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When Jesus Walked The Roads At Easter

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Unicorns are mentioned eight times in the Holy Bible. So – there they were. The list is below.

Therefore, when I have Druids, and their affiliated unicorns,  go to Jerusalem in my novel A Lost Gospel, to make sure Jesus gets crucified, I feel I was on solid ground. And when one of my druids, Ogma,  has the following experience, I believe it possesses a symmetry of Biblical proportions.

Unicorns are mentioned in the following places of The Bible:

Numbers 23:22

God brought them out of Egypt; he hath as it were the strength of an unicorn.

Numbers 24:8

Deuteronomy 33:17

Job 39:9-12

Psalm 22:21

Psalm 29:6

Psalm 92:10

Isaiah 34:7

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From A Lost Gospel

“Are you lost?”

“No.”

Ogma was taken by surprise, but he did not turn toward the speaker. He had no desire to start a conversation, he just wanted to be left to himself.

“Yet you are a traveller to these parts.”

“Yes.”

Ogma knew only too well the interest local people had for strangers in their midst. It was an interest which could easily turn into suspicion. He was alone, and he did not want to have trouble in this unknown land.

“I had business in Jerusalem.” Ogma shrugged. “The desire came upon me to feel earth under my feet, not paving stones.”

“And you find yourself here.”

“I turned from the main road at a whim.”

“What did you in Jerusalem?”

“I do not intrude thus in your life.”  Ogma kept a steady gaze across the field, though he could not keep irritation from his voice.

“Yet you do intrude – for here you are.”

“If I’m on your land, I apologise. I thought it was a common road. There is no barrier in place to warn me otherwise.”

Ogma wondered if it was time to leave the way he had come, or to stay and talk. Despite the words spoken, the other man’s voice displayed no anger, or annoyance.

“Do you find no peace in Jerusalem?”

“I’ve had a troubled time in your grand city.”

Ogma suddenly realised he had things he wanted to say, which he could not discuss with the other druids. He finally turned to the man, wondering if he should explain further.

“By the gods of death!” Ogma stood back in fear. “This is not possible.”

“There are no boundaries to what is possible.”

“I saw them hang you up.”

“You saw flesh. And blood.”

“Then what do I see now?”

“More than a man of sorrows.”

“Glarus was right.” Ogma began to move further away, but stopped himself. “I’m not to fear you, or the change you bring.”

“Truth deserves acceptance, not fear.”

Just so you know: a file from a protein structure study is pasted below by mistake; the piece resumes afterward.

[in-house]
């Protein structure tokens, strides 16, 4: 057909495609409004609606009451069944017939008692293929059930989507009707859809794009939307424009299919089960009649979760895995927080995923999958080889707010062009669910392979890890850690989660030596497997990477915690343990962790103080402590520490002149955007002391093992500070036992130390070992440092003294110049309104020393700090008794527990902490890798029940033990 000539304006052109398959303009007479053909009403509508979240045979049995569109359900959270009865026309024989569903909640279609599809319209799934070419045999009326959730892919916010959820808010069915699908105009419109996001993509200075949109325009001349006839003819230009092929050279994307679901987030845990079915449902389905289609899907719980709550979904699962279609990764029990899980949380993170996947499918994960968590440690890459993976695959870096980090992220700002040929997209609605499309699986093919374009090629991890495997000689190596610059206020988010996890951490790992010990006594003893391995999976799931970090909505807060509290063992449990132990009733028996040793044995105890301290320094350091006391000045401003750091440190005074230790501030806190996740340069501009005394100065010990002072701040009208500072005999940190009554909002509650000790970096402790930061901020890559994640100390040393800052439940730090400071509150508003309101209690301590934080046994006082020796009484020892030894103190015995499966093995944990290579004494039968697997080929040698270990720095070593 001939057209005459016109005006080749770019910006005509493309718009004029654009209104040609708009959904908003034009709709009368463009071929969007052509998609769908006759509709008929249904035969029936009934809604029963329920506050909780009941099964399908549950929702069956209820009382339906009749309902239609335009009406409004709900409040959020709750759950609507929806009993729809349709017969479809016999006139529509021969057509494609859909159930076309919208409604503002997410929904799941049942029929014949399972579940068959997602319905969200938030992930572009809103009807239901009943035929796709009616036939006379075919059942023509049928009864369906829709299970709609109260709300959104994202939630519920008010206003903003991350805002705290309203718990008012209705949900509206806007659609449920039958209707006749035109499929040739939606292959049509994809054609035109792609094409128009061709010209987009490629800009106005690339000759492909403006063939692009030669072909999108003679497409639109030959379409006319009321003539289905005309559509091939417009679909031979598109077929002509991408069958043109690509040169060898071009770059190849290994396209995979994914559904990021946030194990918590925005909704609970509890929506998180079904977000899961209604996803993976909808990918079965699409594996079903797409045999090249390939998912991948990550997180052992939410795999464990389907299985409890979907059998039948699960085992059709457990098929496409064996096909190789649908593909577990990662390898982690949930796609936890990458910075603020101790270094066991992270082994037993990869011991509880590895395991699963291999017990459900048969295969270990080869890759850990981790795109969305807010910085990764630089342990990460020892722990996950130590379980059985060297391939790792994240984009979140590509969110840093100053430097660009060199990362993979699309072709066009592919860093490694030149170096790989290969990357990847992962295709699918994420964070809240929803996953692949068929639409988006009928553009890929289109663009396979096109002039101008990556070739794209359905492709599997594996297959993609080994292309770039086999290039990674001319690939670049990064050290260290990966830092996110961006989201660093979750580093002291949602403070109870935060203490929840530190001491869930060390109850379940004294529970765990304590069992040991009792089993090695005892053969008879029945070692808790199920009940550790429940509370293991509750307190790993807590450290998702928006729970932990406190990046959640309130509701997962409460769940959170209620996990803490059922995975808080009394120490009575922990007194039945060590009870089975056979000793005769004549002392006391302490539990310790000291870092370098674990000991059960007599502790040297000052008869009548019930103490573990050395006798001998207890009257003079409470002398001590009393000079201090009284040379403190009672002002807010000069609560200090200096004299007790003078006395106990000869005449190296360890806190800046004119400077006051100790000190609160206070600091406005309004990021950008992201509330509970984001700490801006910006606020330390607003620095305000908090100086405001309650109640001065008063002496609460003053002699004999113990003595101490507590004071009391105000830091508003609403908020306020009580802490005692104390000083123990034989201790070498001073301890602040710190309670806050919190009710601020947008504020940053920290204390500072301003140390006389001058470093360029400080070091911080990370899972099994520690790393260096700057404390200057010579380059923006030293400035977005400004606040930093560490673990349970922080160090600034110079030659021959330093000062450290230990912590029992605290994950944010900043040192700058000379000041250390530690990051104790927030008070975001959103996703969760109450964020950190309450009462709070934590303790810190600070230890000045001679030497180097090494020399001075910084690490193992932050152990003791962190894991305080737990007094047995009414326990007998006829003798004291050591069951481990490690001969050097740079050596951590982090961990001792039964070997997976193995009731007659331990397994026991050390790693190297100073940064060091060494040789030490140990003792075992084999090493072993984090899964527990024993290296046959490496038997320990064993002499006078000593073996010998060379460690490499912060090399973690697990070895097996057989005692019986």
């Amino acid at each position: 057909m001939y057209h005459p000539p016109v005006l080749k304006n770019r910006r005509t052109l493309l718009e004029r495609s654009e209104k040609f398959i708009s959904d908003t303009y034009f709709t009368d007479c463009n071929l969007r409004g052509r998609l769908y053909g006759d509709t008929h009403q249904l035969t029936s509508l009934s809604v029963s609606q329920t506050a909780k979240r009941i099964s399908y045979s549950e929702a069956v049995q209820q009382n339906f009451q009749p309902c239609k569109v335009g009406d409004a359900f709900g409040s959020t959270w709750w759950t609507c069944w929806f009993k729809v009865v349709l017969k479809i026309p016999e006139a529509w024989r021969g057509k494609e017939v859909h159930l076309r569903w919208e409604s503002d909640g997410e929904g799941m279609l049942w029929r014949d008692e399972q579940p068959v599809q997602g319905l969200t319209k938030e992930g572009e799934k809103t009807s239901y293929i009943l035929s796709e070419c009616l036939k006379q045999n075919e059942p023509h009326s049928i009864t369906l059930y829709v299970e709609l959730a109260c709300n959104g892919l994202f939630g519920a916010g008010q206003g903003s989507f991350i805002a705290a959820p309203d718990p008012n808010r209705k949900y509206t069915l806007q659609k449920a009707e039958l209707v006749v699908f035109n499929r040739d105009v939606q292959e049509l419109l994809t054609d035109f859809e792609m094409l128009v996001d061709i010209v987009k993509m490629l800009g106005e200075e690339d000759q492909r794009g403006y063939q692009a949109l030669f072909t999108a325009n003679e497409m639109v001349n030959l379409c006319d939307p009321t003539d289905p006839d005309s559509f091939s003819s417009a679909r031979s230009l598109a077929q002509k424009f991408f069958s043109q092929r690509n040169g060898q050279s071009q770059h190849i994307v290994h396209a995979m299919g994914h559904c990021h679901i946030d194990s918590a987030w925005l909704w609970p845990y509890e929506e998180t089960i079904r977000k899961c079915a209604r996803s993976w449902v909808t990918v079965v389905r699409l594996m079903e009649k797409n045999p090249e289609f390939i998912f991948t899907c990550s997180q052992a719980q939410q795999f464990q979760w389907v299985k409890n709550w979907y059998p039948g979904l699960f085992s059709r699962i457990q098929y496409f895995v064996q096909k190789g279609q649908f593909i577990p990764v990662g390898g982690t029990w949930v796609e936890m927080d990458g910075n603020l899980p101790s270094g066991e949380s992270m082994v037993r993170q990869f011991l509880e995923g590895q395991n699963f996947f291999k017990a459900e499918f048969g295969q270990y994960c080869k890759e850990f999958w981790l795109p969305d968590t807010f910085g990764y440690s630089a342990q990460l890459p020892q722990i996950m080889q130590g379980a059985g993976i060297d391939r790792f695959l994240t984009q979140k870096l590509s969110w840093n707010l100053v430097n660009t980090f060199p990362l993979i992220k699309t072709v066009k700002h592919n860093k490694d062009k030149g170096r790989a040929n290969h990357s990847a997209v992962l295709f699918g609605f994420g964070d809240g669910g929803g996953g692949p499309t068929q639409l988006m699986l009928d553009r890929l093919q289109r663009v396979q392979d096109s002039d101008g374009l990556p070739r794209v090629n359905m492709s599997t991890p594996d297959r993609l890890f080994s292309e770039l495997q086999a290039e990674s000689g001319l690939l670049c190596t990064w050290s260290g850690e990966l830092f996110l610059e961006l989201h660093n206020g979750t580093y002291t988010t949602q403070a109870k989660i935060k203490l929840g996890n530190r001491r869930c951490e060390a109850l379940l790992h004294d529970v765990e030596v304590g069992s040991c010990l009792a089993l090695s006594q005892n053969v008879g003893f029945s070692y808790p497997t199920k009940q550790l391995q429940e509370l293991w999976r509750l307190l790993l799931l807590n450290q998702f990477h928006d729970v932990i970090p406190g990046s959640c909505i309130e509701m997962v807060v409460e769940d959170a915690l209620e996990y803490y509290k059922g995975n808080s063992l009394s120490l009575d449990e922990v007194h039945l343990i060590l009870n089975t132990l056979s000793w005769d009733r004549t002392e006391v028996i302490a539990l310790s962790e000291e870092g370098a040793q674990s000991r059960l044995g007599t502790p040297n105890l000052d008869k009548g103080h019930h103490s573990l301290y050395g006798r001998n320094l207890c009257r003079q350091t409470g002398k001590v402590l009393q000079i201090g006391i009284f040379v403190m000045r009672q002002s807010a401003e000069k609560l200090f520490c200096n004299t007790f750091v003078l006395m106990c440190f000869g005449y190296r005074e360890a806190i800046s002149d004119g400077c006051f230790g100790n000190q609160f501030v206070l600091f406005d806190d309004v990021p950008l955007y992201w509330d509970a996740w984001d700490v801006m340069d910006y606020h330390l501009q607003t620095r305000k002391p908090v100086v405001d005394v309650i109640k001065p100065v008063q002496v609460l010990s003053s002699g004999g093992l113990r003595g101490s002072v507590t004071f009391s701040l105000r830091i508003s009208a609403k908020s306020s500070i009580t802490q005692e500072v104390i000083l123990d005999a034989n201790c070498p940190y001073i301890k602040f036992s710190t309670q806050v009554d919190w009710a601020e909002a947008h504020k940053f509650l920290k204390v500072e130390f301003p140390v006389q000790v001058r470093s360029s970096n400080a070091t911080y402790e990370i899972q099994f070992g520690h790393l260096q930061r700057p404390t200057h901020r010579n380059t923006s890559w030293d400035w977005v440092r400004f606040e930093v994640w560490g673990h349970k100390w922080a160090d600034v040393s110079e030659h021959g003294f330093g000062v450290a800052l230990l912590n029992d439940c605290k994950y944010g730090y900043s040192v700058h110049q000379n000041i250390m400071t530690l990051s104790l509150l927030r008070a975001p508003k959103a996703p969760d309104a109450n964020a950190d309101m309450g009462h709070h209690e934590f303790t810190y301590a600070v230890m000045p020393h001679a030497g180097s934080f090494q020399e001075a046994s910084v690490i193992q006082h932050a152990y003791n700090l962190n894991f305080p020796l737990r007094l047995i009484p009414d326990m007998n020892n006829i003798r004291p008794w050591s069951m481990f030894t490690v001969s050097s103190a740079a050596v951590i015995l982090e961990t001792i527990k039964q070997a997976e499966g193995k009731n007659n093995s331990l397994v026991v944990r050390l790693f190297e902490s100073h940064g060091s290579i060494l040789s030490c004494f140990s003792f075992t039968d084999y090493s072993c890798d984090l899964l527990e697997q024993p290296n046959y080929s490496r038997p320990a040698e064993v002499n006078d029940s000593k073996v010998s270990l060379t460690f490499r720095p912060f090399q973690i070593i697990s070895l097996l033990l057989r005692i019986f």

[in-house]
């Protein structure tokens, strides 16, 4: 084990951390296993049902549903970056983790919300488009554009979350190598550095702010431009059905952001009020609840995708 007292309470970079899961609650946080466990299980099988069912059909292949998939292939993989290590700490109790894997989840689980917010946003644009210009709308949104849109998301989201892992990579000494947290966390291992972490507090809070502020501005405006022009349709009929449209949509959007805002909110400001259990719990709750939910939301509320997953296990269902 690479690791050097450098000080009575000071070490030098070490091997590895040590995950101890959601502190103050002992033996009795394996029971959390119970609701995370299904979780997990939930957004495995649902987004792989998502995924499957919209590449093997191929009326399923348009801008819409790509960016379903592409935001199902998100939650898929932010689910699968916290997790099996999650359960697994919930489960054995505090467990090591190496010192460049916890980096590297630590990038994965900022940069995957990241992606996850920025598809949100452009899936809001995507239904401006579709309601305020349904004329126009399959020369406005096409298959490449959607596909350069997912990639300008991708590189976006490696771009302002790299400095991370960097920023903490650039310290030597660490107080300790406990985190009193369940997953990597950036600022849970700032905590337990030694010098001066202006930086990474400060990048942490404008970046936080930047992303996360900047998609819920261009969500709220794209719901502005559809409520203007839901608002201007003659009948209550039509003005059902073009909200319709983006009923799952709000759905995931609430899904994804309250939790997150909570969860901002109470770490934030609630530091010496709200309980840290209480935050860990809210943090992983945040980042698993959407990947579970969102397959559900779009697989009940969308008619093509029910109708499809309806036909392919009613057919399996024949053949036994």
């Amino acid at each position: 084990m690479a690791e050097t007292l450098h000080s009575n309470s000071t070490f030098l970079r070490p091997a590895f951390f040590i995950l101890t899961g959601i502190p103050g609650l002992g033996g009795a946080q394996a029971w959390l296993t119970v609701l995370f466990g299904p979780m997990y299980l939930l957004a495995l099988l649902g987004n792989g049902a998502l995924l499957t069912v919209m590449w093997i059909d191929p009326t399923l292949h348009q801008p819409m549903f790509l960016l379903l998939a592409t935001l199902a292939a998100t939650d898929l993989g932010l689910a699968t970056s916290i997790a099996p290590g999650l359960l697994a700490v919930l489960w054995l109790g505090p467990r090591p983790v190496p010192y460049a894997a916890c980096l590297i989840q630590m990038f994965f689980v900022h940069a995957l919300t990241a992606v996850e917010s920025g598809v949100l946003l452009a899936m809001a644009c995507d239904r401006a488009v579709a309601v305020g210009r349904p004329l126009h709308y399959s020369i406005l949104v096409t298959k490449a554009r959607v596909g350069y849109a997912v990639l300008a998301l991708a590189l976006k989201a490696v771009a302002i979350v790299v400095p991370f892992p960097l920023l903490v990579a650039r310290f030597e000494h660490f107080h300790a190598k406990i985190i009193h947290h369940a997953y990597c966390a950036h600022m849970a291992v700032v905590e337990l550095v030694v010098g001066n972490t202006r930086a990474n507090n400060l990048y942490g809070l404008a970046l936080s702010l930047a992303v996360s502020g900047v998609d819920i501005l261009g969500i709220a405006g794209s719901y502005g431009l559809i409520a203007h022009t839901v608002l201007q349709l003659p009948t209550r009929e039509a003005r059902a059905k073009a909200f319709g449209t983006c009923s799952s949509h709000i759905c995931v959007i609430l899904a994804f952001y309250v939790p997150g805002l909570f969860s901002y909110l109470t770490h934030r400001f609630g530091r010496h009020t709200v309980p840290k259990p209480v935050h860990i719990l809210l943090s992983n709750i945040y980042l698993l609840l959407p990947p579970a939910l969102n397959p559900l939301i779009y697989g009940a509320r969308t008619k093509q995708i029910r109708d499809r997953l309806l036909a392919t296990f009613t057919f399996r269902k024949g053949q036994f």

“Do you know of my burden?”

The other man raised his arm and pointed. Ogma turned to follow the outstretched hand. He saw the two unicorns standing close together among the trees.

“Have they brought me here?”

“They have led you to a place you sought yourself.”

“You know of Glarus.” Ogma stopped abruptly, and his voice lowered. “The gods I understand believe in trade. Take me instead of her.”

“You care so much?”

“I know the worth of things.” Ogma stared directly at the other man. “It is better to have her alive than me.”

“No man knows his own worth.” Yeshua touched the small man, then held him close. “My father’s love does not barter.” He released Ogma with a smile. “Return to Jerusalem. You travel with companions.”

“The beasts accompany me?”

“Thou hast heard me from the horns of the unicorns.”

(image)Unicorn Tapestries at the Cloisters – New York, New York https://assets.atlasobscura.com/media/W1siZiIsInVwbG9hZHMvcGxhY2VfaW1hZ2VzL2VmYjZmYmVkZjk1MzNhMDgyZV9GOTNBMjc5My5qcGciXSxbInAiLCJ0aHVtYiIsIngzOTA-Il0sWyJwIiwiY29udmVydCIsIi1xdWFsaXR5IDgxIC1hdXRvLW9yaWVudCJdXQ/F93A2793.jpg

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April Fool’s Joke (Except It’s True)

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I glean through many sources (some of them disparate) after information of which agents and which editors have purchased recent books that are similar to one of my manuscripts.
When I find someone I think will be compatible to some of my work, I research them. Then, if I think they would have a reasonable interest in my manuscript (and there can be a variety of reasons) I’ll send a query letter.
I prefer to go through this process of finding names a number of times in a row, instead of finding a compatible person, then immediately sending a query. So, when I find a person I plan to contact, I send this information to myself in an email. It can be weeks before I actually send a query to an agent or editor, and then it can be two or more months before I hear a reply.
Last week I came across the information that John le Carré has a new book coming out the end of this year. I adore John le Carré. This announcement unusually named both his agent and editor. I sent both to myself, and I imagine I would get to them in the next two or three weeks.